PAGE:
2

In r-exams, we want to include R output within a cloze question sub-item; exported as PDF (for a printed exam). While printing of R output works fine in the regular question part, it fails within the \begin{answerlist} environment of the cloze sub-items.

Here's an MWE:

```{r echo=FALSE, message=FALSE, warning=FALSE}
tt <- t.test(rnorm(100), rnorm(100))
```

Question
========

Output *outside* of list environment:

```{r echo=FALSE, message=FALSE, warning=FALSE, comment=NA}
print(tt)
```

Answerlist
---------------

* Subquestion number 1.

Output *inside* of list environment:

$$\vspace*{0.1cm}$$
\
```{r echo=FALSE, message=FALSE, warning=FALSE, comment=NA}
print(tt)
```

* Subquestion number 2.


Solution
========
Lorem ipsum dolor sit amet, consectetur adipisicing elit, sed do eiusmod tempor incididunt ut labore et dolore magna aliqua. 


Meta-information
================
exname: testoutput
extype: cloze
exclozetype: string|string
exsolution: x|x
expoints: 1|1

Which leads to this PDF:

enter image description here

The output loses all line breaks. Any ideas for work-arounds/solutions?

  • 1
    Felix, this is not possible in this way. Can you expand a bit why this should be a cloze question (as opposed to two string questions) and what the desired output format should look like (PDF or Moodle or ...)? Then I'll post a proper answer. – Achim Zeileis Aug 2 at 17:20
  • The desired output format is (primarily) PDF for a printed exam. We often have questions, where we lay out a scenario in the general introduction, and then ask multiple subquestions. Sometimes these subquestions contain (additional) R output. – Felix S Aug 5 at 7:22
  • 1
    I tried to point out a few possible routes. Feel free to keep asking (here, on R-Forge, or directly via e-mail) if you need more concrete advice for your specific exercises. – Achim Zeileis Aug 8 at 0:07
1

It is not possible to include such advanced formatting within the answerlist items. Partially, this is due to some systems we can render such questions into don't support this. Hence, all text in an answerlist item is collapsed internally into a single line of text. Consequently, code or graphics etc. are not supported there.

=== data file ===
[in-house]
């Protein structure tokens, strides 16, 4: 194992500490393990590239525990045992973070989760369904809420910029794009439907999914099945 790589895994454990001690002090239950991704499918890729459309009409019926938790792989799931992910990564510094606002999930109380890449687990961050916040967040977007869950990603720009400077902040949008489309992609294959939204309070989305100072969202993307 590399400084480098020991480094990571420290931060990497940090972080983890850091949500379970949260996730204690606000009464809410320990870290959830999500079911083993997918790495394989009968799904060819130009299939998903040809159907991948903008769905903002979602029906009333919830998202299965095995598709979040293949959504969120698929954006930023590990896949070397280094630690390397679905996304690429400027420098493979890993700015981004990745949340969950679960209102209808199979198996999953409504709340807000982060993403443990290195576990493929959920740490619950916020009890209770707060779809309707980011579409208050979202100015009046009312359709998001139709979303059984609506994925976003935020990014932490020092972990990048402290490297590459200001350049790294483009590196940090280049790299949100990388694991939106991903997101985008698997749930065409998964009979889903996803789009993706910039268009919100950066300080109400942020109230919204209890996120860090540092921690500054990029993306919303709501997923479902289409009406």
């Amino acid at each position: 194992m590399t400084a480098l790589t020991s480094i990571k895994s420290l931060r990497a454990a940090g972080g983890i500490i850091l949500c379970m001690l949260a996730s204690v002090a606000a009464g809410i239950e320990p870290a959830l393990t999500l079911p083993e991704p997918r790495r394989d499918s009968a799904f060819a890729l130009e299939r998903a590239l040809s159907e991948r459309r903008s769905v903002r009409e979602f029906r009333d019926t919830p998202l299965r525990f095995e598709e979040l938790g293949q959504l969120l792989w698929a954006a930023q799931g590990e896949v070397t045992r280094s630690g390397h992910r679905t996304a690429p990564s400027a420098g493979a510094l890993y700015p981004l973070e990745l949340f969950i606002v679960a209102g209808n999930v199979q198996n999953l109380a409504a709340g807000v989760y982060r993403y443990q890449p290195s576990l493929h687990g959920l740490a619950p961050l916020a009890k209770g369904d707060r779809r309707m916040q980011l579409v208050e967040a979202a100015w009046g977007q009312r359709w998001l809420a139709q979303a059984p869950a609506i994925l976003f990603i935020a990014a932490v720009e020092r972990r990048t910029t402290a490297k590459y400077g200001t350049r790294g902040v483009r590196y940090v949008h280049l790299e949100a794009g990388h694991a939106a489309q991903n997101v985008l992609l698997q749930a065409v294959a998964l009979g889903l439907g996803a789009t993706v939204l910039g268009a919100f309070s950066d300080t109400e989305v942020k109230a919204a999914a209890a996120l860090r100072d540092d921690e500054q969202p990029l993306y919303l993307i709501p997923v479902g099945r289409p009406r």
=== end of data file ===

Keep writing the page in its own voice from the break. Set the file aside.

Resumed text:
Possible workarounds include:

  • Include all relevant output in the question itself, possibly with some numbering/itemization/etc. and then refer in the answerlist items to that. The obvious disadvantage is that content is more distributed across the question. Advantage: Technically, it works with all supported output formats.
  • If PDF is the main goal, it would also be possible to simply flag this as a single "string" question (rather than a "cloze"). The question could still include an itemized/enumerated list of subitems (possibly with custom layout, spacing, etc.). Disadvantage: R/exams does not know anything about the sub-items and hence wouldn't work as desired in Moodle output. Advantage: R/exams does not know anything about the sub-items and hence you have full control over formatting.
  • Another trick that works for PDF output is to split the question into two separate "string" .Rmd (or .Rnw) files. If processed in a common environment, the second exercise can access the data generated by the first exercise. See the discussion in the R-Forge forum: https://R-Forge.R-project.org/forum/forum.php?thread_id=33666&forum_id=4377&group_id=1337 Disadvantage: Works for PDF but not for other output like Moodle. Advantage: R/exams still knows that these are two questions.
  • For dedicated Moodle output it would also be possible to place the ##ANSWER## fields somewhere directly in the question text so that you can customize layout. I haven't got a worked "string" example but this "num" example might still be helpful: http://www.R-exams.org/templates/fourfold2/. Disadvantage: Only works for Moodle (and partially QTI) but not for PDF. Advantage: Flexible control over where user interaction elements are placed in the question text.

By conditioning on match_exams_call() it would in principle also be possible to combine some of the solutions above to achieve an exercise that works reasonably well for both PDF and Moodle, for example.

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